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Who’s returning Victoria Secret Underwear?

Todder wearing a diaper reaches while using a plaground set, 1970s
Things have gotten a little more complicated since diapers.

The other day I was escorted out of Victoria’s Secret by security.

Let me back up. For a visual, I’m not tallish, more smallish, and don’t even use my hands when talking.

Let me back up. I had purchased five pairs of panties for twenty-five dollars and wanted to return them. Unused. Tags still on. Three black, and because they didn’t have more black in my size, and I don’t care for words on my butt, one eager red and one muddy blue. Not very interesting, but I don’t get out much. I needed to buy five because that's the deal, five for twenty-five, otherwise one for ten. Something along those margins.

Let me back up. My building doesn't have a laundry room so I have to drop off my clothing. When I recently picked up my bag of clean clothes I noticed there were only thirteen pairs of panties. Didn’t I own more underwear? How long had it been since I purchased underwear? If I couldn't recall was that too long? Maybe, maybe not. There aren't "use by" dates on the inside. However, thirteen was too few. A lady should at least own two weeks of underwear. Thus, fourteen is my bottom limit on bottoms. It was time to go underwear shopping. Wherever that other pair went, good luck to you, I thought. Or maybe it didn't end up in a stranger’s pile. Perhaps the launderer whose job it is to place my unmentionables into a pile held up one to the light and could see straight through to her other colleagues folding laundry. This was her attempt at inspiring me to move my life forward, from the crotch. My launderer was telling me something about myself I wish I hadn’t unintentionally shared.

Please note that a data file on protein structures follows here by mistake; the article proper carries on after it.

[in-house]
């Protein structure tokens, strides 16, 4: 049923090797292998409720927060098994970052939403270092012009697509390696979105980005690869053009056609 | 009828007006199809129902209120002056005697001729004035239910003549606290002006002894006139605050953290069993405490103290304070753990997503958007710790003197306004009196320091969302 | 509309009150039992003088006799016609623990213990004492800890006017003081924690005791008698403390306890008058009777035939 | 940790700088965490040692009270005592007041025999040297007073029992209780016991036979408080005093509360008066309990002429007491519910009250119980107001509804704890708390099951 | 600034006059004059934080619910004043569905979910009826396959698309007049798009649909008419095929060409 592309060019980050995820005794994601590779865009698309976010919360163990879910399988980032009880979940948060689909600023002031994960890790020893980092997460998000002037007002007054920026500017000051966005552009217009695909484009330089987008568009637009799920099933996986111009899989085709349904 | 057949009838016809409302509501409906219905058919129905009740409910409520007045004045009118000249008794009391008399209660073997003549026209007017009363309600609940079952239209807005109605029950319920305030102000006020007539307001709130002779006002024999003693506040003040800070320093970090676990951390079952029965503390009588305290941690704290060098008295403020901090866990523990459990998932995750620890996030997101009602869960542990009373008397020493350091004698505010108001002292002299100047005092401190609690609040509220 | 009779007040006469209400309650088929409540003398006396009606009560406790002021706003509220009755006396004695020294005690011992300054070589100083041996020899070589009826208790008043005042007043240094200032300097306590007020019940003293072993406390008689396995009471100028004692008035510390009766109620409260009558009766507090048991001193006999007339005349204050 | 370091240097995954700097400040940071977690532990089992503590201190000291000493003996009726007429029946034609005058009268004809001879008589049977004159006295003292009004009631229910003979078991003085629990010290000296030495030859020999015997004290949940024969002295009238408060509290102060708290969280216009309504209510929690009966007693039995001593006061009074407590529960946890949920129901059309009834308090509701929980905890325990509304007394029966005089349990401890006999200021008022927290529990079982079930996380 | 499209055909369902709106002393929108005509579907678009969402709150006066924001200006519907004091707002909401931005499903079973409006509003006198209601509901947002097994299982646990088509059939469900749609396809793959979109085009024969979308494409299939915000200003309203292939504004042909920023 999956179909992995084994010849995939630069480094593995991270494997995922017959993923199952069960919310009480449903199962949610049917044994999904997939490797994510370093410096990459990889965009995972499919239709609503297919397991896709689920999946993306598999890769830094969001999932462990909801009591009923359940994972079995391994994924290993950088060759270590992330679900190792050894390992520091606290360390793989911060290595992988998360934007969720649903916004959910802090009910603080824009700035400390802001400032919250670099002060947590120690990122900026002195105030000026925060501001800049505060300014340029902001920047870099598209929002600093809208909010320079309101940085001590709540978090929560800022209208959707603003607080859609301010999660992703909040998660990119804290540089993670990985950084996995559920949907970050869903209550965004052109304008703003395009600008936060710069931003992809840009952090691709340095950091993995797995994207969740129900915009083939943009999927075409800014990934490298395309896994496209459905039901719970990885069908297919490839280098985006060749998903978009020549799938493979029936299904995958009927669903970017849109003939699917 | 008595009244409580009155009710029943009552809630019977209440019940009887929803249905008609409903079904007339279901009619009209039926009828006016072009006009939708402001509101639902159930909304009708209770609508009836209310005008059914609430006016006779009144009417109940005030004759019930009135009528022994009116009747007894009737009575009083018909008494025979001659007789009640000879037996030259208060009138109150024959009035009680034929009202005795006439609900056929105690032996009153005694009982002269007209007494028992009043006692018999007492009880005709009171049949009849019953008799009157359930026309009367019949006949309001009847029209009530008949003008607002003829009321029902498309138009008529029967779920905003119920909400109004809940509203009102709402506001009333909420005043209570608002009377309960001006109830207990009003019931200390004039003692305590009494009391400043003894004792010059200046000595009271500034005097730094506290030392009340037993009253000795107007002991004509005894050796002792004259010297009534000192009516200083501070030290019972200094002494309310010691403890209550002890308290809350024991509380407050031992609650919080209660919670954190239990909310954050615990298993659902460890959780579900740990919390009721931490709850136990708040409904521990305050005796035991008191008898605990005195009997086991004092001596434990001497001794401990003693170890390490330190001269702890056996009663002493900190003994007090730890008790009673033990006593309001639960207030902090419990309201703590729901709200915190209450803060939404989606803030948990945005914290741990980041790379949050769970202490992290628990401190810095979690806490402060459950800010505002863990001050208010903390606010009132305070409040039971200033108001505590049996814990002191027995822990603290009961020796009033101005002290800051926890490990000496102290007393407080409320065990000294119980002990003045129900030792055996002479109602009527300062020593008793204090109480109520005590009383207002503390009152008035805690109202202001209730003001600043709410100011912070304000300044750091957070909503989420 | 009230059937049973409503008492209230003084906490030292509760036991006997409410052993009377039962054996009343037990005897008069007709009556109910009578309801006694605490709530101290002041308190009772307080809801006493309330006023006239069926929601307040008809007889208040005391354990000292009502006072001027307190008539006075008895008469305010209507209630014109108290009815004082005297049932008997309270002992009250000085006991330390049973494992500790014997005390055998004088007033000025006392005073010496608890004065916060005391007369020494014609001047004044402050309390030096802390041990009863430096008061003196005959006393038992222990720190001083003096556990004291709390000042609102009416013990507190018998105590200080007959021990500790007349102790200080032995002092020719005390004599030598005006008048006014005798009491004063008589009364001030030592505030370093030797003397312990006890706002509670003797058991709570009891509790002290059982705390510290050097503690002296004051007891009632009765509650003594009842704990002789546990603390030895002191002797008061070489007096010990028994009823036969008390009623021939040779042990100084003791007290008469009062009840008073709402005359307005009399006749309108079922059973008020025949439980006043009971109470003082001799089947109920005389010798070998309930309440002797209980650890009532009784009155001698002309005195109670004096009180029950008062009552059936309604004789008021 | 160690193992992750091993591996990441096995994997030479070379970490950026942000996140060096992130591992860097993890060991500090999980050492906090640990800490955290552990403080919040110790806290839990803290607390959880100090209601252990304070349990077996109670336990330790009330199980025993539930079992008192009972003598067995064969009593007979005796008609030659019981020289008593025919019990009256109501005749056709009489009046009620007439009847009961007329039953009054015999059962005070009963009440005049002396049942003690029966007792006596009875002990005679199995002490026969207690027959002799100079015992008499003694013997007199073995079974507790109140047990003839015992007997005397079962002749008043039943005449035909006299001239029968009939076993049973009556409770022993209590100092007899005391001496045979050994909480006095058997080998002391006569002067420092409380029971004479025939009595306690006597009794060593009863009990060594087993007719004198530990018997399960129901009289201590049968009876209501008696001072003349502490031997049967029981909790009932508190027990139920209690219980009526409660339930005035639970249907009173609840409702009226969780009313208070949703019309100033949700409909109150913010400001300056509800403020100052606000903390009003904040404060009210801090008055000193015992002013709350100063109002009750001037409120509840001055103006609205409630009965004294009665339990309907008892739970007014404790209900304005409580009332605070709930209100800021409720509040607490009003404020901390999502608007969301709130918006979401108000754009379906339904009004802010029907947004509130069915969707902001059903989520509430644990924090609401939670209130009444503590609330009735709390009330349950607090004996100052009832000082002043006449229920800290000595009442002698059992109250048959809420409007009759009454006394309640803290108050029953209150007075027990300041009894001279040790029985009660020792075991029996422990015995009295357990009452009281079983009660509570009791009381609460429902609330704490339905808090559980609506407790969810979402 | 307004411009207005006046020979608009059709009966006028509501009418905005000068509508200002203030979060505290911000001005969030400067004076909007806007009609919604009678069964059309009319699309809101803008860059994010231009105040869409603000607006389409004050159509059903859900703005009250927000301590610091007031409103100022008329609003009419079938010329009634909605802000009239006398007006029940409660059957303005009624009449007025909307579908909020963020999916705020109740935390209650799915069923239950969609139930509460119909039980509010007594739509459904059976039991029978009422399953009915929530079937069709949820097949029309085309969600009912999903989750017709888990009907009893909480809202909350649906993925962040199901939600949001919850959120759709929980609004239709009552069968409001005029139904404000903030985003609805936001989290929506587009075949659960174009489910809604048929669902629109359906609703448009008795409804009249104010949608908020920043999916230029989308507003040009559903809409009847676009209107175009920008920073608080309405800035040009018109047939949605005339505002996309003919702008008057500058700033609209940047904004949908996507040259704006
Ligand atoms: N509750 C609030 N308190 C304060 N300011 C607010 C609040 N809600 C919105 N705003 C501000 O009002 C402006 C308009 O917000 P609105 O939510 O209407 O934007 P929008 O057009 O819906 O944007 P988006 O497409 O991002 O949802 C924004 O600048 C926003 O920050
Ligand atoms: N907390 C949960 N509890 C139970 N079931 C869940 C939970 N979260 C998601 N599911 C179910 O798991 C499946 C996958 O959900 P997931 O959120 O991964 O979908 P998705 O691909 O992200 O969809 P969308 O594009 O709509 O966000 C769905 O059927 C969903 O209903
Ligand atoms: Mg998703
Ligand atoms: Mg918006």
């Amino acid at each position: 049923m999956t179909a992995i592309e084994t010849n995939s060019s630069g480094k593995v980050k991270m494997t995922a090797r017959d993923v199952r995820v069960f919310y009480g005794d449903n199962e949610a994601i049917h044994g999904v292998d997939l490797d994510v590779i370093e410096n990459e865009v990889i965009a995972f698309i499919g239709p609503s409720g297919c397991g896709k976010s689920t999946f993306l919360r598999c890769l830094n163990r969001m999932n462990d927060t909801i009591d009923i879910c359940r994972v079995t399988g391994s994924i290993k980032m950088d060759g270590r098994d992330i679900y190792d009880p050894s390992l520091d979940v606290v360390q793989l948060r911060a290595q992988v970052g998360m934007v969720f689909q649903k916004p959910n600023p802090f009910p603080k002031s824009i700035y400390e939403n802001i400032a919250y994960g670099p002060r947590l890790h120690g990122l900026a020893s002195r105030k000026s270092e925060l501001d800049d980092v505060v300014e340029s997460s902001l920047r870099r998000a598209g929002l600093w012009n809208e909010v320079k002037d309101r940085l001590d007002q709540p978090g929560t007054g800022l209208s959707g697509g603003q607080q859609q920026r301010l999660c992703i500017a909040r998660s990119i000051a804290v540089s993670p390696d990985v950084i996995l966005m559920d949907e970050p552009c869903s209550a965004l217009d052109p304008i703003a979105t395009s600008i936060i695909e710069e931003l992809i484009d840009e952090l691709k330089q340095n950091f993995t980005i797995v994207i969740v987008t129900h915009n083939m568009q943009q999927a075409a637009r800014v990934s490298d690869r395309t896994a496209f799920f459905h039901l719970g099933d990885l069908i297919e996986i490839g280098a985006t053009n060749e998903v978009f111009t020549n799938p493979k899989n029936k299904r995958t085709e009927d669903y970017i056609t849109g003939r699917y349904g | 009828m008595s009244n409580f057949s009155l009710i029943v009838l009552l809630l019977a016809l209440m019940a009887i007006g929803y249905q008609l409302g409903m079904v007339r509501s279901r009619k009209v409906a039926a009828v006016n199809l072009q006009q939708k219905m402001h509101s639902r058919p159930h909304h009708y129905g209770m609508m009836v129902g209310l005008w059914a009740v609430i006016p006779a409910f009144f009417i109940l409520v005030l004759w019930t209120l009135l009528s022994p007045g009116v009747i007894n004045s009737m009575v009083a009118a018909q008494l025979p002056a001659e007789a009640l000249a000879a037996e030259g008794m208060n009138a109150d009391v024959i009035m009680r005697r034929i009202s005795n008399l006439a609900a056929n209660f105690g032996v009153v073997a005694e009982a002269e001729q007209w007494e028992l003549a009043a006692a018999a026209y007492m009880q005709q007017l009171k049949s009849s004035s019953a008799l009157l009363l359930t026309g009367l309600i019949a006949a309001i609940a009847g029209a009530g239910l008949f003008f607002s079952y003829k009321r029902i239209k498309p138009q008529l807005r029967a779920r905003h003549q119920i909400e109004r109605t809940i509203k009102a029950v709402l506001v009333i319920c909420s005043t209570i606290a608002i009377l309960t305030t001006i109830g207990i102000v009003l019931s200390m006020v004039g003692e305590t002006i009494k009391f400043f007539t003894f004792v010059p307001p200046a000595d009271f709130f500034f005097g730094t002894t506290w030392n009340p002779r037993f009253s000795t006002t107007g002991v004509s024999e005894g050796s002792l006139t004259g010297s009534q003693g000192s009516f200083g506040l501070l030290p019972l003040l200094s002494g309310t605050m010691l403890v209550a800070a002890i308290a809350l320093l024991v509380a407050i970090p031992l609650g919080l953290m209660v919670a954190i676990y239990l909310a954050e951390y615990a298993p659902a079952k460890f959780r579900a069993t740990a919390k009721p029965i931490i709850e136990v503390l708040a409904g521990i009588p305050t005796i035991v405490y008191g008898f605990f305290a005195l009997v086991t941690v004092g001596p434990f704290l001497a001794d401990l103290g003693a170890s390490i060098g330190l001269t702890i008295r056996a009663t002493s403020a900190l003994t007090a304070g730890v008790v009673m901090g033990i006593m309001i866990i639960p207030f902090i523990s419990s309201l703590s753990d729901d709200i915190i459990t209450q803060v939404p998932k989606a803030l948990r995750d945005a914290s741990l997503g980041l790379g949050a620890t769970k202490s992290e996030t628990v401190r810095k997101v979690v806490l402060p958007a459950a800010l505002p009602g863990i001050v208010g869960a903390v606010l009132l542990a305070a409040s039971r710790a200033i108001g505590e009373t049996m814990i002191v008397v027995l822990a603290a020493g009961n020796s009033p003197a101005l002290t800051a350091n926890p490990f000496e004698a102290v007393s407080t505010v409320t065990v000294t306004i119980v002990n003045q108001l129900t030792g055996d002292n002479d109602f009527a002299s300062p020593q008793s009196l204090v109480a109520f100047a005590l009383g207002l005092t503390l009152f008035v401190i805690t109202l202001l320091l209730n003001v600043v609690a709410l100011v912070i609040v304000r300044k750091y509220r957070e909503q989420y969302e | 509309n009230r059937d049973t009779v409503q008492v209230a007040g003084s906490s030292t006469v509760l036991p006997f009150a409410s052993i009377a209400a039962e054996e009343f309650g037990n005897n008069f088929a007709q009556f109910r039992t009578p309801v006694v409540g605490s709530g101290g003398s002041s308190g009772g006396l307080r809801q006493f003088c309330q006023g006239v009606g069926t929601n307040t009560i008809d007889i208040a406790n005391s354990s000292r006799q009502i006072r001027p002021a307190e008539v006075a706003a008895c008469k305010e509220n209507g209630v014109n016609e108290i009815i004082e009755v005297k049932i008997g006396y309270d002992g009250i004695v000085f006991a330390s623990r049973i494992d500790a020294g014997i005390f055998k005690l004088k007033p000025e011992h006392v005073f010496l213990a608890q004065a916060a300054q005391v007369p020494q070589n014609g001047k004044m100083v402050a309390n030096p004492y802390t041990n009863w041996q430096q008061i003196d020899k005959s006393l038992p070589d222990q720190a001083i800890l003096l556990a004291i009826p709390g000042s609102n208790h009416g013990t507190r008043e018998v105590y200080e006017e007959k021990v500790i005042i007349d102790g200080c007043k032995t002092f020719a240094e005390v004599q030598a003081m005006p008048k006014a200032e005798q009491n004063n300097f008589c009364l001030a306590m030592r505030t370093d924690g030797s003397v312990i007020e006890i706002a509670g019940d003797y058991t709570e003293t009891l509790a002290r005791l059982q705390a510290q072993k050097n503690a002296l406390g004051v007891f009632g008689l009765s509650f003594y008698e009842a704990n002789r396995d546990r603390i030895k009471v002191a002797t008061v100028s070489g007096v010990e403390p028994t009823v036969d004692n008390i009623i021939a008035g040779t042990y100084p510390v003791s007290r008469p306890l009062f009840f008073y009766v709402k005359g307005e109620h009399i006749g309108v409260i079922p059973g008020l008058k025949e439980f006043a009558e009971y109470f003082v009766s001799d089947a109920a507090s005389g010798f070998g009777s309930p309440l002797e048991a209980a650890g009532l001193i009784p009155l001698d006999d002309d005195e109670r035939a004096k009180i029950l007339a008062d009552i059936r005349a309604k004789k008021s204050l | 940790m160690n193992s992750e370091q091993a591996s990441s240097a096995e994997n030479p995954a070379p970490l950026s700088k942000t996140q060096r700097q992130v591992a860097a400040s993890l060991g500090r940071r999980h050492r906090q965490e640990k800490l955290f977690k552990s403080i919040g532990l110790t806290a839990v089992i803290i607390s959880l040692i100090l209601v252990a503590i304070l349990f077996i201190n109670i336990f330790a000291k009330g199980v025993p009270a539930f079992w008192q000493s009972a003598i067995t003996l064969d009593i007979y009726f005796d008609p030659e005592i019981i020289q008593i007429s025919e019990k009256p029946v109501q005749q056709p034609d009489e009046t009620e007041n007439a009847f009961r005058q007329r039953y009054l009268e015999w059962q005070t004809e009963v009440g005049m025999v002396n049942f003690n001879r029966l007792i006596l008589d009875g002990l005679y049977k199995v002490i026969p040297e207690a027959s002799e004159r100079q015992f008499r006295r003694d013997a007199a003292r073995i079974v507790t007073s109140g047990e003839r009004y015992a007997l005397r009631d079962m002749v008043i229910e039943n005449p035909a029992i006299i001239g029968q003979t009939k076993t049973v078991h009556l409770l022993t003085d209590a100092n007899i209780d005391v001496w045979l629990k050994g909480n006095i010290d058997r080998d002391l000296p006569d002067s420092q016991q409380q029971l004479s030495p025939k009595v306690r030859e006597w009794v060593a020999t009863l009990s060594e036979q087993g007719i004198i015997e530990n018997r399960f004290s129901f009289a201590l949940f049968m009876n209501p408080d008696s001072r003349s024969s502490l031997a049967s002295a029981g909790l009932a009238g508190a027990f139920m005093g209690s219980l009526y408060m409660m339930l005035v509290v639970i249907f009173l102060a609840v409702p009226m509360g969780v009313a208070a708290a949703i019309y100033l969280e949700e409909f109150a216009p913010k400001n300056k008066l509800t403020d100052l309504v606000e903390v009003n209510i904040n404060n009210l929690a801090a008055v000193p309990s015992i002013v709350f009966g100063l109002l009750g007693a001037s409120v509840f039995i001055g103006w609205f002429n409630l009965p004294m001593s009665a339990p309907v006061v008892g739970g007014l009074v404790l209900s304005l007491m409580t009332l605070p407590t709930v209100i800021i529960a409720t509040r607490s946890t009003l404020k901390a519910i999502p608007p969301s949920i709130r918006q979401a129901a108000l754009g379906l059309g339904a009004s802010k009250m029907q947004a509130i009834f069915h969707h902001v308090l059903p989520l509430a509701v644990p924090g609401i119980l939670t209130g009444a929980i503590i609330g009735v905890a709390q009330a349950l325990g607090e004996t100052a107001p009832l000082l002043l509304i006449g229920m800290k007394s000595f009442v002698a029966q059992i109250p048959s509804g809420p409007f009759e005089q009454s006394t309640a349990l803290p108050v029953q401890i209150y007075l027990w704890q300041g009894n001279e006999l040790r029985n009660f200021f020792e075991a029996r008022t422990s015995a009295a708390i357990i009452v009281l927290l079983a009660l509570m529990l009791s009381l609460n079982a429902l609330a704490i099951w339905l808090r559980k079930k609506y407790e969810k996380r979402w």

However, no sooner had I bought five new pairs when I realized my original counting was off. I forgot the pair I was wearing. That made fourteen, two-weeks worth. Well then, no reason to make an unnecessary purchase. I could wait another couple of years. There are many laundromats in the city. Or I can move to a building that has machines and make this a private affair. I grabbed my receipt, the panties, and back to Victoria Secret I went.

When I presented everything to Victoria she requested my Driver’s License to process the return. Whatever for, I asked. She explained it is policy at Victoria Secret, whether exchanging, or returning, to take the customers Driver’s License and swipe it into a machine. Then, a Third Party stores your Drivers License and all its information, like date of birth, address and how you photograph in overhead fluorescent lighting, in a National Database. This is to keep track of repeat returners. It’s also illegal in California and I believe Iowa. Iowa?